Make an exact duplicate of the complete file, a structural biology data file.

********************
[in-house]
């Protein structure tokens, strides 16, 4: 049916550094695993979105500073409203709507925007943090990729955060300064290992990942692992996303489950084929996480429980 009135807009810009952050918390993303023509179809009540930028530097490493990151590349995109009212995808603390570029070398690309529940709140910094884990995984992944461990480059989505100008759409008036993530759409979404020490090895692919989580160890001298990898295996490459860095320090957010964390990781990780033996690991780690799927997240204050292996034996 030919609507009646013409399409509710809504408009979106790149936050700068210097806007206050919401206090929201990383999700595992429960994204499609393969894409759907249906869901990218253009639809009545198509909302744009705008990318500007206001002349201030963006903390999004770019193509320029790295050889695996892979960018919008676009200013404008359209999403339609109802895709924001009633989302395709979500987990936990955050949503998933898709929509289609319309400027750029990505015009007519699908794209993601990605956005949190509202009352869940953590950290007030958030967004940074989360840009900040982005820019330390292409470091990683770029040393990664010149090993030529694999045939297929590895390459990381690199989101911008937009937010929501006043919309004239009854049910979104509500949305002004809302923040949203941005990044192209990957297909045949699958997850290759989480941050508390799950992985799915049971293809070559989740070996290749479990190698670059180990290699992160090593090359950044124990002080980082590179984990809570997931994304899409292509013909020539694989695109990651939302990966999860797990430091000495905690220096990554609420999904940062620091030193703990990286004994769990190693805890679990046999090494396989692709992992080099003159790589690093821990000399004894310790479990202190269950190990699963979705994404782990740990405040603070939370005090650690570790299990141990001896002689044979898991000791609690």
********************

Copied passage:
[in-house]
């Protein structure tokens, strides 16, 4: 049916550094695993979105500073409203709507925007943090990729955060300064290992990942692992996303489950084929996480429980 009135807009810009952050918390993303023509179809009540930028530097490493990151590349995109009212995808603390570029070398690309529940709140910094884990995984992944461990480059989505100008759409008036993530759409979404020490090895692919989580160890001298990898295996490459860095320090957010964390990781990780033996690991780690799927997240204050292996034996 030919609507009646013409399409509710809504408009979106790149936050700068210097806007206050919401206090929201990383999700595992429960994204499609393969894409759907249906869901990218253009639809009545198509909302744009705008990318500007206001002349201030963006903390999004770019193509320029790295050889695996892979960018919008676009200013404008359209999403339609109802895709924001009633989302395709979500987990936990955050949503998933898709929509289609319309400027750029990505015009007519699908794209993601990605956005949190509202009352869940953590950290007030958030967004940074989360840009900040982005820019330390292409470091990683770029040393990664010149090993030529694999045939297929590895390459990381690199989101911008937009937010929501006043919309004239009854049910979104509500949305002004809302923040949203941005990044192209990957297909045949699958997850290759989480941050508390799950992985799915049971293809070559989740070996290749479990190698670059180990290699992160090593090359950044124990002080980082590179984990809570997931994304899409292509013909020539694989695109990651939302990966999860797990430091000495905690220096990554609420999904940062620091030193703990990286004994769990190693805890679990046999090494396989692709992992080099003159790589690093821990000399004894310790479990202190269950190990699963979705994404782990740990405040603070939370005090650690570790299990141990001896002689044979898991000791609690």